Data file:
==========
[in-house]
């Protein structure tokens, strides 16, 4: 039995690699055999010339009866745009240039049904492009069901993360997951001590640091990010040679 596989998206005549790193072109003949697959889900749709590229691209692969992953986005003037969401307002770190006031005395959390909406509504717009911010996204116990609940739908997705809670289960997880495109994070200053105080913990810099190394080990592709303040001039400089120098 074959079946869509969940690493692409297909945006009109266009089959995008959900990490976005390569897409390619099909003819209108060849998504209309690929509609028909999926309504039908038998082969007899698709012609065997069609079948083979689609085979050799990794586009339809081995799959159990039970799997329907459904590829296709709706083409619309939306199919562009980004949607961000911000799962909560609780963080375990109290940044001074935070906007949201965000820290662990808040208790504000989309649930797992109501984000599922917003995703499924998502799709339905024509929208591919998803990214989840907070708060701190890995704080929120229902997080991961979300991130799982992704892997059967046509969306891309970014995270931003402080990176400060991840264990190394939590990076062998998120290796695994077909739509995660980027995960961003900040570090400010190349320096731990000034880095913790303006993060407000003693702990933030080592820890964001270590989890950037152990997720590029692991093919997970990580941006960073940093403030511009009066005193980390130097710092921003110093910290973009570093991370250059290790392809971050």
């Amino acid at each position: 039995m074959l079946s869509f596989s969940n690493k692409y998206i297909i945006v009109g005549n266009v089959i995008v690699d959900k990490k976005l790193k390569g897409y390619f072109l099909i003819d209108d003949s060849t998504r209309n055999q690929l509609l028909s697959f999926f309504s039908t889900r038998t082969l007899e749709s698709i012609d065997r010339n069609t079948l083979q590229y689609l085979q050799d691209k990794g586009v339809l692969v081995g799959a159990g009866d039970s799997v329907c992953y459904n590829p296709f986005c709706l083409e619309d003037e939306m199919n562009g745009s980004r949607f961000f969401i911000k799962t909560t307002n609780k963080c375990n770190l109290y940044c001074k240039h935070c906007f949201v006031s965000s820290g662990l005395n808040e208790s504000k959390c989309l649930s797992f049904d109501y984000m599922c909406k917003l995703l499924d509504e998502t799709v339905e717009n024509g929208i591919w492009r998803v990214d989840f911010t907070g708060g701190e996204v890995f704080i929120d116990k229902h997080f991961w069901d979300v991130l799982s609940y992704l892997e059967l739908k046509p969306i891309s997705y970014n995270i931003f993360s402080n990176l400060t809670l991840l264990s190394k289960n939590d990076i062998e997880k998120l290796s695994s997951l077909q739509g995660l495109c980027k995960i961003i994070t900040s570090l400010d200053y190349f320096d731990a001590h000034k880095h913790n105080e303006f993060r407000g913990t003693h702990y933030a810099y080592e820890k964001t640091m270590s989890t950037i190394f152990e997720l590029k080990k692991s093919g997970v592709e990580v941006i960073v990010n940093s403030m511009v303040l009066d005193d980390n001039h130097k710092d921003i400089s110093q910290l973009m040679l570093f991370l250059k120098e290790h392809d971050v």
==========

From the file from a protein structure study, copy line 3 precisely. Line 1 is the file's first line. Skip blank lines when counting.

């Amino acid at each position: 039995m074959l079946s869509f596989s969940n690493k692409y998206i297909i945006v009109g005549n266009v089959i995008v690699d959900k990490k976005l790193k390569g897409y390619f072109l099909i003819d209108d003949s060849t998504r209309n055999q690929l509609l028909s697959f999926f309504s039908t889900r038998t082969l007899e749709s698709i012609d065997r010339n069609t079948l083979q590229y689609l085979q050799d691209k990794g586009v339809l692969v081995g799959a159990g009866d039970s799997v329907c992953y459904n590829p296709f986005c709706l083409e619309d003037e939306m199919n562009g745009s980004r949607f961000f969401i911000k799962t909560t307002n609780k963080c375990n770190l109290y940044c001074k240039h935070c906007f949201v006031s965000s820290g662990l005395n808040e208790s504000k959390c989309l649930s797992f049904d109501y984000m599922c909406k917003l995703l499924d509504e998502t799709v339905e717009n024509g929208i591919w492009r998803v990214d989840f911010t907070g708060g701190e996204v890995f704080i929120d116990k229902h997080f991961w069901d979300v991130l799982s609940y992704l892997e059967l739908k046509p969306i891309s997705y970014n995270i931003f993360s402080n990176l400060t809670l991840l264990s190394k289960n939590d990076i062998e997880k998120l290796s695994s997951l077909q739509g995660l495109c980027k995960i961003i994070t900040s570090l400010d200053y190349f320096d731990a001590h000034k880095h913790n105080e303006f993060r407000g913990t003693h702990y933030a810099y080592e820890k964001t640091m270590s989890t950037i190394f152990e997720l590029k080990k692991s093919g997970v592709e990580v941006i960073v990010n940093s403030m511009v303040l009066d005193d980390n001039h130097k710092d921003i400089s110093q910290l973009m040679l570093f991370l250059k120098e290790h392809d971050v």